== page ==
New skills are almost always called for when you are a professional, no matter how experience you may be. It can be easy to learn what to do, but how to do it may be a little murky. Effectively leading a team is made up of a many skills and you may be challenged by not only your own experience as by the individual team members as well, to achieve the successful outcomes everyone is eager to obtain.
If the members of your team can integrate their skills to accentuate strengths and minimize weaknesses, then team objectives often can be achieved efficiently. It’s wonderful when you lead a team that only requires that you check in for updates, provide encouragement, and support in obtaining resources and minimizing possible roadblocks.
If however, the members of the team keep their focus on what works best for ONLY them (or their department/team), it’s more likely that you are all headed for failure. When genuine teamwork is lacking, the successful manager will identify where the problems are and often will provide improvement feedback in order to change things until the desired results are achieved.
Many leaders however don’t recognize how to transform their group into a highly productive team. Problems can go unnoticed. Encouragement and feedback can be slow in coming.Genuine and proactive tam leadership on the part of the leader is called for. There are definitely some things you can do to keep the focus on the team and its’ efforts in achieving successful outcomes
You keep the spotlight on your team if you:
• Share your vision with others and act accordingly.
• Exhibit your personal style and are proactive in relationships, stimulating excitement, action, and mutual support.
• Get everyone involved and committed.
• Make it easy for others to see opportunities that call for teamwork.
• Allow people to perform.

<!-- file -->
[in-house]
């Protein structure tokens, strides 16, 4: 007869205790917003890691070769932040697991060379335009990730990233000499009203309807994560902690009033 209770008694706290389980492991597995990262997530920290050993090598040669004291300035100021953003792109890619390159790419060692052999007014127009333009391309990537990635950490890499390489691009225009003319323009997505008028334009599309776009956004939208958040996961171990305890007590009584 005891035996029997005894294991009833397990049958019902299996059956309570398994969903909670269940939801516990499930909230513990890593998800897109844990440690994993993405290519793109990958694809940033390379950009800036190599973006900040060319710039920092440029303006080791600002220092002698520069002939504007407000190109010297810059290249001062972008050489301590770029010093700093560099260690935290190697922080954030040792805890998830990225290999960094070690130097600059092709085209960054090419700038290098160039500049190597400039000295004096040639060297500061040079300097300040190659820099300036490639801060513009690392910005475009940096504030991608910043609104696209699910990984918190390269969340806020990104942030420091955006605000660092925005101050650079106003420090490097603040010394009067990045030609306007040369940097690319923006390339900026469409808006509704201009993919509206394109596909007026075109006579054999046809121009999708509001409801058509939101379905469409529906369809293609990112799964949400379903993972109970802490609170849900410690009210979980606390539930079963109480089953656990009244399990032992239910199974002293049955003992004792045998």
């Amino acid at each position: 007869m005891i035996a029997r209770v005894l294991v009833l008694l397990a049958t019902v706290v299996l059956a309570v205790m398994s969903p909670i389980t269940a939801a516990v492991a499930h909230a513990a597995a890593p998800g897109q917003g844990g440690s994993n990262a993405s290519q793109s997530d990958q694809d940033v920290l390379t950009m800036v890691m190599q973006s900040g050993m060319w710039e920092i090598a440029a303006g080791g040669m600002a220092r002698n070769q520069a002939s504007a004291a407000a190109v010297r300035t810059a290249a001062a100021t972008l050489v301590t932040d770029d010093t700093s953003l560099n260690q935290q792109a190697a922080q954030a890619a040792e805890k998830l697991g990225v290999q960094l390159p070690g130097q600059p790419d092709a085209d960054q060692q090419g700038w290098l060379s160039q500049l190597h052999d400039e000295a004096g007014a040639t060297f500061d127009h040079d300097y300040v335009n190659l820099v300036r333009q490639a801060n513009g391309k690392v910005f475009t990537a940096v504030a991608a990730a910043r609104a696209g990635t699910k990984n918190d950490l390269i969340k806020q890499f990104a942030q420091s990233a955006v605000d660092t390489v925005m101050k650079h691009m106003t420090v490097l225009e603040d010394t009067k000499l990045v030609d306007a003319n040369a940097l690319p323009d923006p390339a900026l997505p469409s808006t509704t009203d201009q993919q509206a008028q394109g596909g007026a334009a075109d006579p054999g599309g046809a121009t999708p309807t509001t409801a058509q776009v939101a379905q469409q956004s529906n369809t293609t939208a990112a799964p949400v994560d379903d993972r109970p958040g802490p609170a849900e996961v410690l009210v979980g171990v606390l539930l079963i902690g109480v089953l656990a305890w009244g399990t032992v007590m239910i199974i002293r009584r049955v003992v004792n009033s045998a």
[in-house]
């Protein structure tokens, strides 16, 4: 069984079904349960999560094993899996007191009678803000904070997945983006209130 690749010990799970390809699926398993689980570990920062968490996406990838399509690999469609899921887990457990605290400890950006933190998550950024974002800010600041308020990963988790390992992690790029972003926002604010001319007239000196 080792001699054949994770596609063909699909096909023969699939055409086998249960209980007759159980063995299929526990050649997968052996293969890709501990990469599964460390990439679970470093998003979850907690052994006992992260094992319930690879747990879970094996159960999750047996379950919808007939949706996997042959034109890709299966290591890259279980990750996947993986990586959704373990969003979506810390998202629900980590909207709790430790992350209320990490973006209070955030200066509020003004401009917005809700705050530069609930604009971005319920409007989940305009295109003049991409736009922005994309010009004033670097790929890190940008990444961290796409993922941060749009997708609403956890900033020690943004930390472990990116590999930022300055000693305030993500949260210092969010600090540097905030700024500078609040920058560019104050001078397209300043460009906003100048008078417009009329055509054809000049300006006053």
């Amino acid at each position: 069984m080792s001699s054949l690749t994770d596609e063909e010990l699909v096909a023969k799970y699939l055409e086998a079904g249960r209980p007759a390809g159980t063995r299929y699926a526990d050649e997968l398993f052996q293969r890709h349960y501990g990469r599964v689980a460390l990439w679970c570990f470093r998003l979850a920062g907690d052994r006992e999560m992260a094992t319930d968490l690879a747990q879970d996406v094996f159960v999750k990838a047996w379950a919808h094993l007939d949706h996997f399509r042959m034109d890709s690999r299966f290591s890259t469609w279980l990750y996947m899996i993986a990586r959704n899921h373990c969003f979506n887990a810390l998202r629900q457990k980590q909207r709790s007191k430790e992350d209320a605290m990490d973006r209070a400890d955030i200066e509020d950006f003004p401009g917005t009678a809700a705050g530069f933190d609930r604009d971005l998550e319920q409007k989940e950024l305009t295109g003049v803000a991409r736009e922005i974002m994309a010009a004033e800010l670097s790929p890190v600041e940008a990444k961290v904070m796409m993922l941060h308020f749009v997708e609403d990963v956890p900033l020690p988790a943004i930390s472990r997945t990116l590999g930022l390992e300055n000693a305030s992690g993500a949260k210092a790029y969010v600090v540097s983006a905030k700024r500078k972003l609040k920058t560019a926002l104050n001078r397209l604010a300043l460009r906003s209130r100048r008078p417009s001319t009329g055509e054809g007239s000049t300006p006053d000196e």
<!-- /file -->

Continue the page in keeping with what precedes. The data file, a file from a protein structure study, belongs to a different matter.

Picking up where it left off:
• Look for people who want to excel and can work constructively with others.
• See your role as the person who encourages and facilitates proactive behavior.
• Consider problem solving the responsibility of every member on the team.
• Communicate fully, openly, honestly, and frequently
• Welcome questions.
• Allow the team to do its' own thing.
• Mediate conflict/friction before it becomes destructive and derails the team members.
• Make an effort to see that both individual and team accomplishments are recognized.
• Keep commitments and expect the same in return.
If you don’t see the outcomes from your team that you were hoping for, before you blame the team members, look in the mirror and ask if you are shining the spotlight in the right place.
Joni Daniels is Principal of Daniels & Associates, a management training and development consulting practice that specializes in developing human resources in the areas of leadership and management training, interpersonal effectiveness and efficiency, skill- building, and organizational development interventions. With over 25 years of experience, she is a sought after resource for Fortune 500 clients, professional organizations, higher education, media outlets and business publications. Joni can be reached at http://jonidaniels.com